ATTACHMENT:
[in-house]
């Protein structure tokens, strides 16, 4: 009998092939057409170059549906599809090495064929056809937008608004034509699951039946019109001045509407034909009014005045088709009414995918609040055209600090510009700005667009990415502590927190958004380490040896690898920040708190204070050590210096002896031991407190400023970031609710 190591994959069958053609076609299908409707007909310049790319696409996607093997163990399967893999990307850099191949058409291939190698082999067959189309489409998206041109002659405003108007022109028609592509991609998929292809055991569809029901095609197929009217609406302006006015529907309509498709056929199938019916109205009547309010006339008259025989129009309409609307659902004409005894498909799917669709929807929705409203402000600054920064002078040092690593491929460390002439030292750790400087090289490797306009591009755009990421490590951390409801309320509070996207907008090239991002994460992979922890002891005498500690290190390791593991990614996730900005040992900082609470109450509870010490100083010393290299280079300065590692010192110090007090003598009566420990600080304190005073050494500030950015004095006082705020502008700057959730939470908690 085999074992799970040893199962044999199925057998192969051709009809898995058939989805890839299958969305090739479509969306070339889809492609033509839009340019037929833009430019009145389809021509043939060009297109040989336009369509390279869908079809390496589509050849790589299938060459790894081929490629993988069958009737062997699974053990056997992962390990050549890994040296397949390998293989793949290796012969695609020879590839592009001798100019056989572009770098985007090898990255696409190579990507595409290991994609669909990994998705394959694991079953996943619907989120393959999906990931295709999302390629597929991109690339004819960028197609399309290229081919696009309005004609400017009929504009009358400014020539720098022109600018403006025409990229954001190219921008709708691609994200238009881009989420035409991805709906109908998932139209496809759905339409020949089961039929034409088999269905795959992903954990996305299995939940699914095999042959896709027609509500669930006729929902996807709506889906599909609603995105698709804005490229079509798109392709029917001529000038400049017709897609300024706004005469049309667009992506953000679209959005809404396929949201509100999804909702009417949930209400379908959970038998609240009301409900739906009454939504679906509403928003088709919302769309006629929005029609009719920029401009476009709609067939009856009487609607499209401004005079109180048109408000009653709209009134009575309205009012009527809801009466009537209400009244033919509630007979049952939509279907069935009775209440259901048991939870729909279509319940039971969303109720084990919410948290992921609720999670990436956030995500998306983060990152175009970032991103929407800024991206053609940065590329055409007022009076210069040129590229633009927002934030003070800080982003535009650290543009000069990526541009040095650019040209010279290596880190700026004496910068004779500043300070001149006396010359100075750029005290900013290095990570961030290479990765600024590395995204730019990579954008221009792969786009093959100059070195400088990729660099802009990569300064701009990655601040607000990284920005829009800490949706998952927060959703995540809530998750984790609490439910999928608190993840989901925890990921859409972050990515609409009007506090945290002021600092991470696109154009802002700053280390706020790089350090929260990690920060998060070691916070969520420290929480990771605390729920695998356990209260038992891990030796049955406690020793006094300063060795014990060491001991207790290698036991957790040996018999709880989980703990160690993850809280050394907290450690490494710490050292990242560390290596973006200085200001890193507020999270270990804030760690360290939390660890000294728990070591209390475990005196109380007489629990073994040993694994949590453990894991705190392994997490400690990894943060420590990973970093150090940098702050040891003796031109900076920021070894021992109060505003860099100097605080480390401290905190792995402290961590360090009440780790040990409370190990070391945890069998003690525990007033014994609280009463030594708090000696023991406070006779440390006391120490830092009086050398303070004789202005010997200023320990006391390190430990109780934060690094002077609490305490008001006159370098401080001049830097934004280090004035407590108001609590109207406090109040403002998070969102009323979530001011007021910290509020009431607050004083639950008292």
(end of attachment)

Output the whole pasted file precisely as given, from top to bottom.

[in-house]
């Protein structure tokens, strides 16, 4: 009998092939057409170059549906599809090495064929056809937008608004034509699951039946019109001045509407034909009014005045088709009414995918609040055209600090510009700005667009990415502590927190958004380490040896690898920040708190204070050590210096002896031991407190400023970031609710 190591994959069958053609076609299908409707007909310049790319696409996607093997163990399967893999990307850099191949058409291939190698082999067959189309489409998206041109002659405003108007022109028609592509991609998929292809055991569809029901095609197929009217609406302006006015529907309509498709056929199938019916109205009547309010006339008259025989129009309409609307659902004409005894498909799917669709929807929705409203402000600054920064002078040092690593491929460390002439030292750790400087090289490797306009591009755009990421490590951390409801309320509070996207907008090239991002994460992979922890002891005498500690290190390791593991990614996730900005040992900082609470109450509870010490100083010393290299280079300065590692010192110090007090003598009566420990600080304190005073050494500030950015004095006082705020502008700057959730939470908690 085999074992799970040893199962044999199925057998192969051709009809898995058939989805890839299958969305090739479509969306070339889809492609033509839009340019037929833009430019009145389809021509043939060009297109040989336009369509390279869908079809390496589509050849790589299938060459790894081929490629993988069958009737062997699974053990056997992962390990050549890994040296397949390998293989793949290796012969695609020879590839592009001798100019056989572009770098985007090898990255696409190579990507595409290991994609669909990994998705394959694991079953996943619907989120393959999906990931295709999302390629597929991109690339004819960028197609399309290229081919696009309005004609400017009929504009009358400014020539720098022109600018403006025409990229954001190219921008709708691609994200238009881009989420035409991805709906109908998932139209496809759905339409020949089961039929034409088999269905795959992903954990996305299995939940699914095999042959896709027609509500669930006729929902996807709506889906599909609603995105698709804005490229079509798109392709029917001529000038400049017709897609300024706004005469049309667009992506953000679209959005809404396929949201509100999804909702009417949930209400379908959970038998609240009301409900739906009454939504679906509403928003088709919302769309006629929005029609009719920029401009476009709609067939009856009487609607499209401004005079109180048109408000009653709209009134009575309205009012009527809801009466009537209400009244033919509630007979049952939509279907069935009775209440259901048991939870729909279509319940039971969303109720084990919410948290992921609720999670990436956030995500998306983060990152175009970032991103929407800024991206053609940065590329055409007022009076210069040129590229633009927002934030003070800080982003535009650290543009000069990526541009040095650019040209010279290596880190700026004496910068004779500043300070001149006396010359100075750029005290900013290095990570961030290479990765600024590395995204730019990579954008221009792969786009093959100059070195400088990729660099802009990569300064701009990655601040607000990284920005829009800490949706998952927060959703995540809530998750984790609490439910999928608190993840989901925890990921859409972050990515609409009007506090945290002021600092991470696109154009802002700053280390706020790089350090929260990690920060998060070691916070969520420290929480990771605390729920695998356990209260038992891990030796049955406690020793006094300063060795014990060491001991207790290698036991957790040996018999709880989980703990160690993850809280050394907290450690490494710490050292990242560390290596973006200085200001890193507020999270270990804030760690360290939390660890000294728990070591209390475990005196109380007489629990073994040993694994949590453990894991705190392994997490400690990894943060420590990973970093150090940098702050040891003796031109900076920021070894021992109060505003860099100097605080480390401290905190792995402290961590360090009440780790040990409370190990070391945890069998003690525990007033014994609280009463030594708090000696023991406070006779440390006391120490830092009086050398303070004789202005010997200023320990006391390190430990109780934060690094002077609490305490008001006159370098401080001049830097934004280090004035407590108001609590109207406090109040403002998070969102009323979530001011007021910290509020009431607050004083639950008292």